Unknown Warrior in Westminster Abbey


Unknown Warrior in Westminster Abbey

The British grave of the Unknown Warrior (often known as ‘The Tomb of The Unknown Warrior’) holds an unidentified British soldier killed on a European battlefield during the First World War.[1] He was buried in Westminster Abbey, London on 11 November 1920, simultaneously with a similar interment of a French unknown soldier at the Arc de Triomphe in France, making both graves the first to honour the unknown dead of the First World War. It is the first example of a tomb of the Unknown Soldier.

The idea of a Tomb of the Unknown Warrior was first conceived in 1916 by the Reverend David Railton, who, while serving as an army chaplain on the Western Front, had seen a grave marked by a rough cross, which bore the pencil-written legend ‘An Unknown British Soldier’.[2]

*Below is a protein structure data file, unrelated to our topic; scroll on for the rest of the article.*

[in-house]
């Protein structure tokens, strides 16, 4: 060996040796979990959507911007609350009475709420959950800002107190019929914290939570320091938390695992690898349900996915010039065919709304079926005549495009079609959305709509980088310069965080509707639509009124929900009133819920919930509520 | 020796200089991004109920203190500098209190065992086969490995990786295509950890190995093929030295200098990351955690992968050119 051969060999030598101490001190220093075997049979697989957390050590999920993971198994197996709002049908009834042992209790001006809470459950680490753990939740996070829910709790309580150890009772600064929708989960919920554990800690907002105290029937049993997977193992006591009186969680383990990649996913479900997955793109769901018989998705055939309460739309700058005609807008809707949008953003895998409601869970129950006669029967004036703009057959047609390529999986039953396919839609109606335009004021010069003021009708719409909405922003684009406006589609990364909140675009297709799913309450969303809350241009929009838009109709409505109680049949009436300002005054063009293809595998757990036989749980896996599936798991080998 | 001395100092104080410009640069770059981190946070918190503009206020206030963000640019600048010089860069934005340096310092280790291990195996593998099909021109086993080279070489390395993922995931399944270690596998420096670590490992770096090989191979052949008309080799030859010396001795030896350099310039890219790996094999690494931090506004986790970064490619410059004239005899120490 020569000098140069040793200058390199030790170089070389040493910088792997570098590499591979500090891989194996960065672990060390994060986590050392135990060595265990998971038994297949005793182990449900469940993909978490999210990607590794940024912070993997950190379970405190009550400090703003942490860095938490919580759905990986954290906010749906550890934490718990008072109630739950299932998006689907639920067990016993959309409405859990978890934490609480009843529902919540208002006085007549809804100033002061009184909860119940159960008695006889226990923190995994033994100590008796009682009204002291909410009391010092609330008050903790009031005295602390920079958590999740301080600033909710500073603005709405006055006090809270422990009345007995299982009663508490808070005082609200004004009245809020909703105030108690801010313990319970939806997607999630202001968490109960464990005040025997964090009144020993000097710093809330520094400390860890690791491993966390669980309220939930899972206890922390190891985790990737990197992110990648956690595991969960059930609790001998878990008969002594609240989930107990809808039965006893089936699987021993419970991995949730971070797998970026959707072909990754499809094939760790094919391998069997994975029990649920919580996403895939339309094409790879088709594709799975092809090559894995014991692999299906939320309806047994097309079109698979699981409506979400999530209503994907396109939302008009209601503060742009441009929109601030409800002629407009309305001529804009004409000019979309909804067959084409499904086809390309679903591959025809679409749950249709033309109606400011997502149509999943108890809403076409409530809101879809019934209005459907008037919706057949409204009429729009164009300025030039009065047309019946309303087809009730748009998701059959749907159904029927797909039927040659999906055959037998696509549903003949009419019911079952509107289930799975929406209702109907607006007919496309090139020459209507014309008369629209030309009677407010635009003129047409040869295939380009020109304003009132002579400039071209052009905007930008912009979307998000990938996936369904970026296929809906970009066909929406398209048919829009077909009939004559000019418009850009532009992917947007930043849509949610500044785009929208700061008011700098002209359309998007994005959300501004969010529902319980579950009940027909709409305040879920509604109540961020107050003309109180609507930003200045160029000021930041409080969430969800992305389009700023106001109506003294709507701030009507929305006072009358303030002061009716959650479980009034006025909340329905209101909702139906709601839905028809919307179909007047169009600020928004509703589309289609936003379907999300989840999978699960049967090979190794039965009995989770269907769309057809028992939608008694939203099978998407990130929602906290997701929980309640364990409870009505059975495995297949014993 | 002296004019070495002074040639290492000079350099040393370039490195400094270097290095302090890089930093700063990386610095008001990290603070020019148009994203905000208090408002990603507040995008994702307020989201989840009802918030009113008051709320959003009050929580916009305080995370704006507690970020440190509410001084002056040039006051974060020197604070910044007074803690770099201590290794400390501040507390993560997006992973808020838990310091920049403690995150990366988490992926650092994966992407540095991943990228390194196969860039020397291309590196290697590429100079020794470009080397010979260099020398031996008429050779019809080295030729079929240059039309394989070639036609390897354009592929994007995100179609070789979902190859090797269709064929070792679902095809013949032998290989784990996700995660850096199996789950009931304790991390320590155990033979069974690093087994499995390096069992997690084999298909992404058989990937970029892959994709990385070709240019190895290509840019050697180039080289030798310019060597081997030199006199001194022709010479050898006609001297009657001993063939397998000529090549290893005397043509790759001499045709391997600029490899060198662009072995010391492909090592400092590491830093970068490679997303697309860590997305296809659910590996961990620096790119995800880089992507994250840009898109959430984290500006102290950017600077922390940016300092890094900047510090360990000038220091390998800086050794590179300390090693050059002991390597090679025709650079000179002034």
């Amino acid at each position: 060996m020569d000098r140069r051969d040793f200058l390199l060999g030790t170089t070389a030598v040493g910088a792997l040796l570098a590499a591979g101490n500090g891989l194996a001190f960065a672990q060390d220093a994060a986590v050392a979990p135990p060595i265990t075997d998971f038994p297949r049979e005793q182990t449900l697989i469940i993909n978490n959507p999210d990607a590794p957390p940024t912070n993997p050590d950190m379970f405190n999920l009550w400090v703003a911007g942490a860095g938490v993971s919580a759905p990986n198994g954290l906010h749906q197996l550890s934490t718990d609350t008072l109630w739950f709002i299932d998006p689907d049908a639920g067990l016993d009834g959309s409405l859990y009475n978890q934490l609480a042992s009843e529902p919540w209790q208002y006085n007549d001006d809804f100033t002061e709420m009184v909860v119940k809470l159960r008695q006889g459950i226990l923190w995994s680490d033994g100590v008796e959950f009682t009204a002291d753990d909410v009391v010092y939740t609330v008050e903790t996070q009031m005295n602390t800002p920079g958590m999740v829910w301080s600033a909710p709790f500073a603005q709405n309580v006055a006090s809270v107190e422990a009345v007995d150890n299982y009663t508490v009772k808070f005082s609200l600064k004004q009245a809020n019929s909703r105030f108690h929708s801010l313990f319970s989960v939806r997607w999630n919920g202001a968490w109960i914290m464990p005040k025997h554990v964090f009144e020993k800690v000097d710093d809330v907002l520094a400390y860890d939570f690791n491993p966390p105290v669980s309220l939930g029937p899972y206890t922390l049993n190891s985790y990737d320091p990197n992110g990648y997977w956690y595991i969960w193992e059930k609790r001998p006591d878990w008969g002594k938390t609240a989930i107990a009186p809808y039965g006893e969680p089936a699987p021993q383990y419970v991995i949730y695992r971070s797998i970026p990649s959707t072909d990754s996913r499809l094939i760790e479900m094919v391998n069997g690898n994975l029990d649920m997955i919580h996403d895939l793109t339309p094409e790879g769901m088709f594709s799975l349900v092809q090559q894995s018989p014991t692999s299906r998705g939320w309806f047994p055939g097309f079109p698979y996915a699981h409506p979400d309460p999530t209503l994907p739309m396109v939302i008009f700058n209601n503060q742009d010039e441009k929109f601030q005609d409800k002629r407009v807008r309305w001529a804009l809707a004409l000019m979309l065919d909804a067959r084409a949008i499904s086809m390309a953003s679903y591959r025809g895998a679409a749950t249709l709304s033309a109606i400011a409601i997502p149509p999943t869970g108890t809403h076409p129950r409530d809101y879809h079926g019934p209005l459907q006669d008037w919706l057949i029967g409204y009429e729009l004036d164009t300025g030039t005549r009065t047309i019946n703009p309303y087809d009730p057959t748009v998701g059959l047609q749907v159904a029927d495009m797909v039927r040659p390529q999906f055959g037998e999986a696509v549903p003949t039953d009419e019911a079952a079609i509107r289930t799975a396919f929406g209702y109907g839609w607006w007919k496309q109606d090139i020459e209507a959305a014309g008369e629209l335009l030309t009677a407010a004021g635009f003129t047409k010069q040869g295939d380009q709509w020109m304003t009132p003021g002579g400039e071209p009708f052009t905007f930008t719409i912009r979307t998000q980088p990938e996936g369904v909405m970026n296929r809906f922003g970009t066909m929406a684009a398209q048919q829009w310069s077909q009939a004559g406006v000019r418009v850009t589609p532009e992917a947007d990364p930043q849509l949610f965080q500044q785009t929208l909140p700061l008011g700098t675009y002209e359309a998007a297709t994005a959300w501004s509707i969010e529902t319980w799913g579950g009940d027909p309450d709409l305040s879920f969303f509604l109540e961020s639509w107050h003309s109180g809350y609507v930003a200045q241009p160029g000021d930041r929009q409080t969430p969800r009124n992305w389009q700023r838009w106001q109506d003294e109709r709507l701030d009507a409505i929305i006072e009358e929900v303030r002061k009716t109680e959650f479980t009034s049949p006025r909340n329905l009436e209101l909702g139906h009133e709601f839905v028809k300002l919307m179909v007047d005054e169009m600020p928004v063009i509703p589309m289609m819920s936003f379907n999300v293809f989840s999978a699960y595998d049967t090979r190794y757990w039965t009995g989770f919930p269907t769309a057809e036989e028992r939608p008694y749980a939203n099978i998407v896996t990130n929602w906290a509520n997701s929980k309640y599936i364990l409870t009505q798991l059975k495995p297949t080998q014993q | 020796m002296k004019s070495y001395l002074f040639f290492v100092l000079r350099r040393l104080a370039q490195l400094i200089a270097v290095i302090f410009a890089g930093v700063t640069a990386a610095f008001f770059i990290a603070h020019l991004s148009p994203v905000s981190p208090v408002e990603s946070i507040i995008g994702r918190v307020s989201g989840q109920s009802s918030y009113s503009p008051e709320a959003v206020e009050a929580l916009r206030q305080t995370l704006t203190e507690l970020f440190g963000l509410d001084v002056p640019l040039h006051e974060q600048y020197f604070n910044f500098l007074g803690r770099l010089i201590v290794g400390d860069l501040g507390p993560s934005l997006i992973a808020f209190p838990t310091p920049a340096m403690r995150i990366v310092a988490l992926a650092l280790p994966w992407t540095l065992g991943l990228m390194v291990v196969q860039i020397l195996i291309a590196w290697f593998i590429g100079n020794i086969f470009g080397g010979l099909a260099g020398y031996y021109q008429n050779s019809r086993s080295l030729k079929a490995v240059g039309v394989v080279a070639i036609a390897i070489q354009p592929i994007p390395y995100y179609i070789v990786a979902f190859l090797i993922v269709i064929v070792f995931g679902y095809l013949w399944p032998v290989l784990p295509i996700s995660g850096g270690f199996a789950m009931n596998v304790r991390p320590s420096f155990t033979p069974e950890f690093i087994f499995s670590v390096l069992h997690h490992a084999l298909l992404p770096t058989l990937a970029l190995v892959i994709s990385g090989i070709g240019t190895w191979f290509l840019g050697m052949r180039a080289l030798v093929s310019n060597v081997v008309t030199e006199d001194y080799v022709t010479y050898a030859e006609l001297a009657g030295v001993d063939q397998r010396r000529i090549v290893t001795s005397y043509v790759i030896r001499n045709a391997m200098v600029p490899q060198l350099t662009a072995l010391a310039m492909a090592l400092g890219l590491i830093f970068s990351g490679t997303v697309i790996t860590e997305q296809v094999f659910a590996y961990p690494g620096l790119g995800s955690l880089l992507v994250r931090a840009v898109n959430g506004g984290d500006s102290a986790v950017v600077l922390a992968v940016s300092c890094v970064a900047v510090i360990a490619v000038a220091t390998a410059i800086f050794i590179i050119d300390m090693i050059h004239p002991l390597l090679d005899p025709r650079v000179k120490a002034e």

He wrote to the dean of Westminster, Herbert Ryle, in 1920 proposing that an unidentified British soldier from the battlefields in France be buried with due ceremony in Westminster Abbey “amongst the kings” to represent the many hundreds of thousands of Empire dead. The idea was strongly supported by the dean and the prime minister, David Lloyd George.[2]

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